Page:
camp: (noun) 1a : something so outrageously artificial, affected, inappropriate, or out-of-date as to be considered amusing This version of the play is camp: outrageous in concept and wild in its execution with double entendres flying every which way.
“Camp.” Merriam-Webster Dictionary. m-w.com.
In “Today’s Design Grads Are More Woke Than Ever–and It’s Looking Great,” Emily Gosling quotes Kayley Kemple as saying :
“It would be a creative space in Dublin for women to educate themselves on different topics—perhaps a talk on [Susan Sontag’s 1964 essay Notes on Camp], or looking at campiness in hip-hop,” she says. “There’s all these rappers who actually embody a lot of things that are really exaggerated or over the top that could be seen as ‘camp’ [by Sontag’s definitions]. Then alongside that I’d want to explore it as a space for things like journaling and art therapy. It would just be so cool to have somewhere for women to go and draw together, and just to relax.”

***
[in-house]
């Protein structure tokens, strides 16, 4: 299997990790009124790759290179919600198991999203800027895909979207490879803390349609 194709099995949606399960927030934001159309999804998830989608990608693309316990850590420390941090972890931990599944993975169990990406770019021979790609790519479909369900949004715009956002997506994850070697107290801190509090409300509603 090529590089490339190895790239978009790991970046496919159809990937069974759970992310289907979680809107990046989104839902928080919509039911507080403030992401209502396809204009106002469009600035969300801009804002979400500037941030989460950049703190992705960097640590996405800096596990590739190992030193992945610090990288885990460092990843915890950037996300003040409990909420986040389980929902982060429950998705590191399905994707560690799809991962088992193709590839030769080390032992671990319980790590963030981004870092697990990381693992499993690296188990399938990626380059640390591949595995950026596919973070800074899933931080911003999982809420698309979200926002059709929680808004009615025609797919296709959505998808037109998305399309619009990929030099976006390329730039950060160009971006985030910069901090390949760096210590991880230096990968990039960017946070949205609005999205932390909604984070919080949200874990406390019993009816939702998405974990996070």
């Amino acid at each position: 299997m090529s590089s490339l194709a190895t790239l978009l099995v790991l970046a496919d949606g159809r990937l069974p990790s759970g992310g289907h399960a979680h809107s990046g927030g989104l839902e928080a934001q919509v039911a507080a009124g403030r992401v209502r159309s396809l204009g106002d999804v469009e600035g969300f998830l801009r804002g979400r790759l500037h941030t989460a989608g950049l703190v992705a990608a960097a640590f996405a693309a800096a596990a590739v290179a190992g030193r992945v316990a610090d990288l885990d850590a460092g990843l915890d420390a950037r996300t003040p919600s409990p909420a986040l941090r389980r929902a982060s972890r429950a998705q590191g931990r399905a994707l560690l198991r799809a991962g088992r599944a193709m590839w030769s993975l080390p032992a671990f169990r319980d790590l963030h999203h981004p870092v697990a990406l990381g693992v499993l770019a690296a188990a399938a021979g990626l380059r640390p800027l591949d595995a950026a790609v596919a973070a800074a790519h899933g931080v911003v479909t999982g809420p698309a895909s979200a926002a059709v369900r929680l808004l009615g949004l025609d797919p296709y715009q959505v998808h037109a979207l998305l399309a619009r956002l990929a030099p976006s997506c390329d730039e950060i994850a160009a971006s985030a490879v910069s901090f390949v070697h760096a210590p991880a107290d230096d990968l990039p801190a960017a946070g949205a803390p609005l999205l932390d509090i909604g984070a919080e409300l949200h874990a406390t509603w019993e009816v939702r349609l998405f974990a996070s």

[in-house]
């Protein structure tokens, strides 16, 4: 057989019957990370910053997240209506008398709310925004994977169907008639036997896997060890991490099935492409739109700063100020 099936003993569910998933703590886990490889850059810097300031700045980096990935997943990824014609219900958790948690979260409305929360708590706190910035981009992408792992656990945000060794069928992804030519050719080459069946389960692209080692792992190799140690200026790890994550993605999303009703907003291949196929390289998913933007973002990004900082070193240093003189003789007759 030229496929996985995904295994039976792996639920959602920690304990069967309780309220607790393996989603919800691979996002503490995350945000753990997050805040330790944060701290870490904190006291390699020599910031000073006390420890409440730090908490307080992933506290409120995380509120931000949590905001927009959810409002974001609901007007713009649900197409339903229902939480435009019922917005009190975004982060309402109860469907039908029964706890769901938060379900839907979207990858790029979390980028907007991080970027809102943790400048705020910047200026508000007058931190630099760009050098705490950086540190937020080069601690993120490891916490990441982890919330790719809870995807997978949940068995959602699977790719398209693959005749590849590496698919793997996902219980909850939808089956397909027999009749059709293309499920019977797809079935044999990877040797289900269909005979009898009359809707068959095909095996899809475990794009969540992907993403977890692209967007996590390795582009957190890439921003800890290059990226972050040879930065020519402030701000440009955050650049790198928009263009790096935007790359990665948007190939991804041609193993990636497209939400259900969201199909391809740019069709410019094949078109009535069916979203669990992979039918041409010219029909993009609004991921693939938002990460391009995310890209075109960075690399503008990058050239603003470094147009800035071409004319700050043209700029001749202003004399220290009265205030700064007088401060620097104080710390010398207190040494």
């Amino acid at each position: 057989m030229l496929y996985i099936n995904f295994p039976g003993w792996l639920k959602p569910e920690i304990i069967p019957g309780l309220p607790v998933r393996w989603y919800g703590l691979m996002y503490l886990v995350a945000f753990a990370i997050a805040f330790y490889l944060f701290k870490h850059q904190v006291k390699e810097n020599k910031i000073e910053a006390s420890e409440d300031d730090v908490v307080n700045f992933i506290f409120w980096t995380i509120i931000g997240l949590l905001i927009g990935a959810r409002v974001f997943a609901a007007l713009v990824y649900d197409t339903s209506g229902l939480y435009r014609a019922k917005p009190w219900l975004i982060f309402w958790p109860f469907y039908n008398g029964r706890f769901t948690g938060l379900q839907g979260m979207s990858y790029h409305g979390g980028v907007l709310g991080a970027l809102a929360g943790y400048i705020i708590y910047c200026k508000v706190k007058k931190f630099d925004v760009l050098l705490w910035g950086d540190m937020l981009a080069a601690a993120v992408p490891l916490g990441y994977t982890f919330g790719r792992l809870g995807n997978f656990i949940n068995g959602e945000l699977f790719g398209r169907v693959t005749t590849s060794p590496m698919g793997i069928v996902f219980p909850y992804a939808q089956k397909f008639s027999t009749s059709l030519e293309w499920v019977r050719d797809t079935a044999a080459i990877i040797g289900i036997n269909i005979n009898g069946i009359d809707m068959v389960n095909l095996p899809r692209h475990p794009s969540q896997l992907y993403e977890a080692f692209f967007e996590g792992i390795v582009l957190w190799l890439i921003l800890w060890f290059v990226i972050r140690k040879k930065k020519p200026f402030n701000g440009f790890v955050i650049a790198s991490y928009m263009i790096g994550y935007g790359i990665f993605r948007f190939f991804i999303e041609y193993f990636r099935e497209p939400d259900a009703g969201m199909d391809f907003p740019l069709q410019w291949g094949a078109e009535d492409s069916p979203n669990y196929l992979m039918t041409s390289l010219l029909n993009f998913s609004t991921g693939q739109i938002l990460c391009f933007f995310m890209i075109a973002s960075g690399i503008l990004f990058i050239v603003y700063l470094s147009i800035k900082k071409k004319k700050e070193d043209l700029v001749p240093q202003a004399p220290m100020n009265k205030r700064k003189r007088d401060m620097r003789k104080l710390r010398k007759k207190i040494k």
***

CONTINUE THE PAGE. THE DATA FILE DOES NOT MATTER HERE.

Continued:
In other words, Kemple wants a space for people–women specifically–to come together to talk about different topics relevant to the the work they do. She gives as an example talking about a well known essay, “Notes on Camp,” by Susan Sontag, and shows how the ideas about camp, something over-the-top in its design or expression, can help them talk about a more contemporary example, hip-hop, as it becomes part of their work, interests, art, etc.
This is an important word to understand because it relates to art and design, and because it gives us the reference to the Sontag essay that would help us learn more about camp and how to talk about it, think about it, use it in our writing and designing.